Stand Your Ground ... in Georgia and Alabama - WTVM.com-Columbus, GA News Weather & Sports

Stand Your Ground ... in Georgia and Alabama

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COLUMBUS, GA (WTVM) -

The Zimmerman Case often brought up the question on whether Zimmerman killed Trayvon Martin in self defense or not.

This issue drew attention to Florida's "Stand Your Ground" law. Georgia had a "Stand Your Ground" law for about one hundred years. Furthermore, more than half the states in the United States hold the Castle Doctrine and other laws that are similar to "Stand your Ground" laws.

Charles Miller, a lawyer in Columbus, explained that there are numerous cases where people try to use this defense, but the law tends to not work in their favor.

"Most states try to figure out if the person was trying to defend him or herself because he or she was fearful about severe bodily harm and safety," Miller explained. "The reason why there are many cases on this law not working out is simply because, people do not truly understand how the "Stand Your Ground" law works."

The person using this law cannot be the one who started the fight. Aggressors cannot use this law, since they started the problem in the first place. This law works for innocent people who were threatened and attacked; thus, these people have the right to defend themselves by using deadly forces to save their lives.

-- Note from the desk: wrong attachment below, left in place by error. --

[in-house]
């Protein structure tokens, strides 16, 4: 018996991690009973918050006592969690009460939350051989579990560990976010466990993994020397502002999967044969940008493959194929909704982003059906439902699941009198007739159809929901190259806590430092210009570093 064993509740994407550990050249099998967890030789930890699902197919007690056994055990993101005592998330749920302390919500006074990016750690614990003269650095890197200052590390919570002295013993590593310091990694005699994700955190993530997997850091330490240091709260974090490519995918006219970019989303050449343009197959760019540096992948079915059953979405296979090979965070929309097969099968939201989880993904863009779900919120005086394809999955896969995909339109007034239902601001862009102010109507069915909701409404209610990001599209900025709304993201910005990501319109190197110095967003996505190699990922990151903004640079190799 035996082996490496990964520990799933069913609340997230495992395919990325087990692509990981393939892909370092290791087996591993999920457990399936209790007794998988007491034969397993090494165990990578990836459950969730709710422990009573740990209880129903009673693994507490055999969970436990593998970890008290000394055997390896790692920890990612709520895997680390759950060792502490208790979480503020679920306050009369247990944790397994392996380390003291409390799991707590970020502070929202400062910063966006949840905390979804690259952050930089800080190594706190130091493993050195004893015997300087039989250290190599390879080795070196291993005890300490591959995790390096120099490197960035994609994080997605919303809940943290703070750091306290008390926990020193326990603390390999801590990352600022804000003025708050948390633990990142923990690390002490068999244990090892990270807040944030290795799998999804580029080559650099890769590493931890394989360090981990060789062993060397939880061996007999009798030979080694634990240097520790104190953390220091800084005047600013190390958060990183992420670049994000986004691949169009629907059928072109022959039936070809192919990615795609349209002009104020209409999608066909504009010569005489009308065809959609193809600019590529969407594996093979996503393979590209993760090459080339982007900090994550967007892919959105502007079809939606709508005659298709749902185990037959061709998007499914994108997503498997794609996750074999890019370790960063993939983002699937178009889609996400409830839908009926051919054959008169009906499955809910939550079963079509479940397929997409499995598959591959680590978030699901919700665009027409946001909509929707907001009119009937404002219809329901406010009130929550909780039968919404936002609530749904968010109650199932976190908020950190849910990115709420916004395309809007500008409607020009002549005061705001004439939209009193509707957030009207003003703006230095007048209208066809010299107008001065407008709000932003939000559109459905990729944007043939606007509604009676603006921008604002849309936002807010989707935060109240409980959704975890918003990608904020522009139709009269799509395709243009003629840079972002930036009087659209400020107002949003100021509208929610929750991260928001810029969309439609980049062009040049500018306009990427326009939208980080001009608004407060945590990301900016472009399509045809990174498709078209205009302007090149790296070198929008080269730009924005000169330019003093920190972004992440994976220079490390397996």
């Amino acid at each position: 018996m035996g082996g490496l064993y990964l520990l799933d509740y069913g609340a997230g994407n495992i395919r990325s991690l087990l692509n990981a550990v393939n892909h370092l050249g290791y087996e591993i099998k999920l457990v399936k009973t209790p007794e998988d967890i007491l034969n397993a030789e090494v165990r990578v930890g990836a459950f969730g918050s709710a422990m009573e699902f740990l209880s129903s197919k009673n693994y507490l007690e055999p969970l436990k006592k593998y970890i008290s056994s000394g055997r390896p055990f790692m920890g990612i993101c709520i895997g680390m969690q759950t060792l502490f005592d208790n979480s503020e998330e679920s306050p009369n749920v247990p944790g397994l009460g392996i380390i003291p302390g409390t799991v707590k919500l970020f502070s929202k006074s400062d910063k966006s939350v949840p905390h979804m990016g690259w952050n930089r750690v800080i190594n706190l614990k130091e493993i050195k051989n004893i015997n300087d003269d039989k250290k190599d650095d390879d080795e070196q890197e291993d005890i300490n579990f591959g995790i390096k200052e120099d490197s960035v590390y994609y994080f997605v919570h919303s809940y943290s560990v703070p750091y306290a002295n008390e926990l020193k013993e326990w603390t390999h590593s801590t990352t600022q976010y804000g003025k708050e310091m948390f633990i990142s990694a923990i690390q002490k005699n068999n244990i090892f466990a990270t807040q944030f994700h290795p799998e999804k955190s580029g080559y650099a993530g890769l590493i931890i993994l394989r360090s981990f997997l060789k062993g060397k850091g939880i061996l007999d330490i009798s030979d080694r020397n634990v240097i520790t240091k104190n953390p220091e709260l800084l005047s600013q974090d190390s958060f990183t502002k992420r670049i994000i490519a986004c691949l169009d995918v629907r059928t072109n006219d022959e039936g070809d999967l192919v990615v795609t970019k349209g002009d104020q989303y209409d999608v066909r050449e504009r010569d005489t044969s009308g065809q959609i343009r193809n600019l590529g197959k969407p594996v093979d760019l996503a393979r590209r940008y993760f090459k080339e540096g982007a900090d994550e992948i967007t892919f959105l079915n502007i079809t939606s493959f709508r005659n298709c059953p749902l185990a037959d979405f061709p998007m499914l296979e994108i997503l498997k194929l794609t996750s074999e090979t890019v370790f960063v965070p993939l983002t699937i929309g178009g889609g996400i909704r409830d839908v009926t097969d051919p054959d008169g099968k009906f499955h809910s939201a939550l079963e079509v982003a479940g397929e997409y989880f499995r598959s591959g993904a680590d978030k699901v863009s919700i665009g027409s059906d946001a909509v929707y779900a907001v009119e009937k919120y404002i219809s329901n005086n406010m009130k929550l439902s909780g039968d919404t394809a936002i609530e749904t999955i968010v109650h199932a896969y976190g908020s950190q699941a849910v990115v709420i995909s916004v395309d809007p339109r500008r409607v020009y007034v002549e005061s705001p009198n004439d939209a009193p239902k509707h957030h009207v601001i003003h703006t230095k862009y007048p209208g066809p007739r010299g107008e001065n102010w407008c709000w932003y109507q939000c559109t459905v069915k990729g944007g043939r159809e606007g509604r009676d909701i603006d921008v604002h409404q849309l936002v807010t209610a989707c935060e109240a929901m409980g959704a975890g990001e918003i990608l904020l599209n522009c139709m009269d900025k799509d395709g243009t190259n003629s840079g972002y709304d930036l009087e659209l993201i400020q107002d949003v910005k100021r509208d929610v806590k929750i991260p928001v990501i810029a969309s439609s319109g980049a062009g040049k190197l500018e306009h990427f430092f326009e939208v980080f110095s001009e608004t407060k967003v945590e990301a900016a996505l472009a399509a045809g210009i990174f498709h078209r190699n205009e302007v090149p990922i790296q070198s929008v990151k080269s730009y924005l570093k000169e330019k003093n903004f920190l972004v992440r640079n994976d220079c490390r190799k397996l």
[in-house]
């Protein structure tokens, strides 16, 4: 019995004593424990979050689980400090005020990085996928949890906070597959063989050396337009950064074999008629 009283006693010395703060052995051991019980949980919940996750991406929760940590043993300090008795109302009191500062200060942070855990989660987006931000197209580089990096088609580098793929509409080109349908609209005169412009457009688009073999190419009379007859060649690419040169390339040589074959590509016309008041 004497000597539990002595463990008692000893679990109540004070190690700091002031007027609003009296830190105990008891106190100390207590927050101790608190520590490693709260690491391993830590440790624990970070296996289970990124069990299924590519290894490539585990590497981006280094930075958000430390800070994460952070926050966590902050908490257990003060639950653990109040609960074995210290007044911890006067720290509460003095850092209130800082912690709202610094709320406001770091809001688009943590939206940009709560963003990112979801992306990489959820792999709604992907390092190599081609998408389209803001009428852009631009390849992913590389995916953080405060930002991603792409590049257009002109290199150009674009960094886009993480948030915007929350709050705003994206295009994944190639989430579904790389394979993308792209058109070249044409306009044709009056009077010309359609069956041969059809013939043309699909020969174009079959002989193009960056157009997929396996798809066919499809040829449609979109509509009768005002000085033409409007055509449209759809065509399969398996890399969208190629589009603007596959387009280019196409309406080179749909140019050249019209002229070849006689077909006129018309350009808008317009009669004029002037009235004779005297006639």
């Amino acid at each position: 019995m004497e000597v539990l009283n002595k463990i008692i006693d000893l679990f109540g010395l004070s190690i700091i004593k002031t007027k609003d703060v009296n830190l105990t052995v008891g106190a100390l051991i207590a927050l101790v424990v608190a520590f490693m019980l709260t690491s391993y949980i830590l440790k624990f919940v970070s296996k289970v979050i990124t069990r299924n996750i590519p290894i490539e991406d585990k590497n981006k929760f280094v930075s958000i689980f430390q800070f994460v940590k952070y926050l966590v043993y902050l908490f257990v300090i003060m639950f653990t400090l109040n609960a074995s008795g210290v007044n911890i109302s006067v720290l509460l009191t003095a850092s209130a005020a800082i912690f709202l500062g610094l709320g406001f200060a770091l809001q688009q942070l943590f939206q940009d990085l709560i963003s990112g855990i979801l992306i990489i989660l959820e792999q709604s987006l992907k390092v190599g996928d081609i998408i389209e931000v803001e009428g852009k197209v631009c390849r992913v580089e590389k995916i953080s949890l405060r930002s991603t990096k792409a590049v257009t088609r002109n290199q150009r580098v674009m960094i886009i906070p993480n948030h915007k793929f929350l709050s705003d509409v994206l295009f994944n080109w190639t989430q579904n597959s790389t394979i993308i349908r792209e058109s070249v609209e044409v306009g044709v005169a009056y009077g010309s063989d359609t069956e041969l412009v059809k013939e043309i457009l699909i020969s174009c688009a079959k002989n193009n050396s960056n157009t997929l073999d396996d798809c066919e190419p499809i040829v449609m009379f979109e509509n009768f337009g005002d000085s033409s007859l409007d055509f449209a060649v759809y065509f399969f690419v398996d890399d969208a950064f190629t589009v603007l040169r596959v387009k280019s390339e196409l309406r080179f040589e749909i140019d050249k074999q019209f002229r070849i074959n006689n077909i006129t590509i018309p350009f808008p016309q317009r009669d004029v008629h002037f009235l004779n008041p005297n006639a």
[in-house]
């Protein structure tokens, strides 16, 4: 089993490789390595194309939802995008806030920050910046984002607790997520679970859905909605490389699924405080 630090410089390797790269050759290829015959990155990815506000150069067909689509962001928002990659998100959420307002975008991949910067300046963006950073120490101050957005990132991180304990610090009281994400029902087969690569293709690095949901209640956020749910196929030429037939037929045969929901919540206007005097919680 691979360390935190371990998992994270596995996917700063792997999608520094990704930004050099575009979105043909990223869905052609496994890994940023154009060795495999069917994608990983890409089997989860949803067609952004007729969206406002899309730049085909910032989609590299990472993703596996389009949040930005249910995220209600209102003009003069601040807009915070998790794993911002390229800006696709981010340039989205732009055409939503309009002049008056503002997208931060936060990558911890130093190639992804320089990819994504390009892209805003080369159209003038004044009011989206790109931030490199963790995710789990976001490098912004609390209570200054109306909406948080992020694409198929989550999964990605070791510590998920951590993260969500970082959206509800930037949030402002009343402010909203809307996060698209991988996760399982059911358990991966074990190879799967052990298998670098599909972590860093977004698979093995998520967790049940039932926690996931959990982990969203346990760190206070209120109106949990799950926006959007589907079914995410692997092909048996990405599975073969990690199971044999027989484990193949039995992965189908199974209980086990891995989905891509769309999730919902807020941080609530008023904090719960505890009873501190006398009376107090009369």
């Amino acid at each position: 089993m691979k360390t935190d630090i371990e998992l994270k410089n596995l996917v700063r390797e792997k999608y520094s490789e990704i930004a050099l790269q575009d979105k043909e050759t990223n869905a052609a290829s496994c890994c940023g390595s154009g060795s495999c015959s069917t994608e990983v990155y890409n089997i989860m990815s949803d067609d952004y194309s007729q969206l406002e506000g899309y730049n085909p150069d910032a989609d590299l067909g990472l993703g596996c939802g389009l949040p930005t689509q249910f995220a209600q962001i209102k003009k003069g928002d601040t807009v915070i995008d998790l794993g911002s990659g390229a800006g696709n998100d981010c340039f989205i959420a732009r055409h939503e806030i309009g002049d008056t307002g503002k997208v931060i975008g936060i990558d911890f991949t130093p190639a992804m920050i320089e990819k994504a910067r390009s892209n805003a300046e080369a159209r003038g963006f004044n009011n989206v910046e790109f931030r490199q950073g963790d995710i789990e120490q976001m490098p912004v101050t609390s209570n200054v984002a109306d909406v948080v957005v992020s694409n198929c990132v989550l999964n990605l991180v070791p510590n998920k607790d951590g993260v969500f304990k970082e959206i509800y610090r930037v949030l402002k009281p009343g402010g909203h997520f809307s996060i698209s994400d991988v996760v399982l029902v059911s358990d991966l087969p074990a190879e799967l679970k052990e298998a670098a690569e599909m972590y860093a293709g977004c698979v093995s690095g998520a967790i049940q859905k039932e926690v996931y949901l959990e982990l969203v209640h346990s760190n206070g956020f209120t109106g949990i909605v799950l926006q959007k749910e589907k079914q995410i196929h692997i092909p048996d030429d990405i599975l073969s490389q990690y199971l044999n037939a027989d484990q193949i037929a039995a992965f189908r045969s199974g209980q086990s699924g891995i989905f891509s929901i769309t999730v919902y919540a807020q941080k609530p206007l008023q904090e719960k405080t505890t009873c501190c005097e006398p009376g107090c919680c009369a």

For states that do not have Castle Doctrine or "Stand Your Ground" laws,  they also have what is called "Retreat to the Wall" statute, which requires a person to retreat and remove themselves from the situation.

Stand Your Ground law extends the federal law that already allows a person in his or her home to use lethal methods as protection. There will be situations where a victim fails to out run his or her aggressor or rely upon a law enforcement officer to appear at the scene all the time. This is the most compelling reason that a Stand Your Ground law is needed.

"People have to understand that these laws are not a license to kill. I don't want people to think that Stand Your Law means that you can kill people," Miller explained. "Again, a reasonable, innocent person has to believe that an aggressor was going to kill him or her. Then, the person can use deadly forces as self-defense to defend his or herself."

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